A bloke, drawn apparently by curiosity, came up to me in the City Hall on Friday night and said this: "Are you the guy from The Herald? So can you tell me what the hell does The Tempest And The Harp mean?" I explained. He replied: "So why the poncey titles? Why not just tell us what's on?"
It's a point. Glasgow's concert halls have signed up pianist Llyr Williams and the Elias String Quartet to play, over the next three years, all 32 of Beethoven's Piano Sonatas and all 16 (or 17, depending on how you count them) of the composer's String Quartets. It's a fantastic series, enhanced at the opening weekend by the great baritone Stephan Loges performing Beethoven's arrangements of Scots songs on Friday and some of his most popular art songs on Saturday.
The concerts have been given fancy titles. Only the initiated get the point. Be careful. Can I say that, initially, I found the programme hellish to navigate. And I was not alone. (Ask the lady organising the press tickets.) Keep it simple, Glasgow.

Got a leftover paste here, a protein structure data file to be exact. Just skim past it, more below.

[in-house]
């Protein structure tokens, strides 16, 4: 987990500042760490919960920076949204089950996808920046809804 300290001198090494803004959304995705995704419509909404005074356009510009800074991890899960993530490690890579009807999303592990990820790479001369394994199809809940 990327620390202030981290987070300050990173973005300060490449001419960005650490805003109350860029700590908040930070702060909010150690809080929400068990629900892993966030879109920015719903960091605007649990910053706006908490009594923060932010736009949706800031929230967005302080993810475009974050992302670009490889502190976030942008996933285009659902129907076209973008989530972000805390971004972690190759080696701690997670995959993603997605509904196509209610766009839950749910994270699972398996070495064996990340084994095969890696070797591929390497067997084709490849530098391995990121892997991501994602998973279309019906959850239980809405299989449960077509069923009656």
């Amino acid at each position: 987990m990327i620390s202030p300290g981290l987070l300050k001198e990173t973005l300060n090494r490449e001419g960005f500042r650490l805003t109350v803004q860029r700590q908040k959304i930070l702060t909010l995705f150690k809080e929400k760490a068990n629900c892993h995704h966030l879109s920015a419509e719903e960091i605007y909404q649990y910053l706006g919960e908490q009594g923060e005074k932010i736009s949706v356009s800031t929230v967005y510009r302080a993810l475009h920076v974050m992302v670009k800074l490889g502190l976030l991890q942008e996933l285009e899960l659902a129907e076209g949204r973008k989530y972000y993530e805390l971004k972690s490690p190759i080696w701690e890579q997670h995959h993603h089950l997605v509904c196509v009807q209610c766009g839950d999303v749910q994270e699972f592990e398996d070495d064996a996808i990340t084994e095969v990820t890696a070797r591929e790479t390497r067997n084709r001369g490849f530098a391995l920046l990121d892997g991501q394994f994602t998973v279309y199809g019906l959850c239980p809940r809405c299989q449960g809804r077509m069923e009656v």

There were a few amazing performances at the opening weekend. Llyr Williams's challenging account on Saturday of the Waldstein Sonata was gobsmacking (the Welshman doesn't have a second-hand thought in his head.). And the Elias Quartet's account of the second opus 59 String Quartet was absolutely gripping. But, and I will come back to this one day, their version of the immaculate Harp Quartet on Friday was ludicrously fast, harassing all sense and Beethoven's own pristine articulation out of it. The music is not about speed.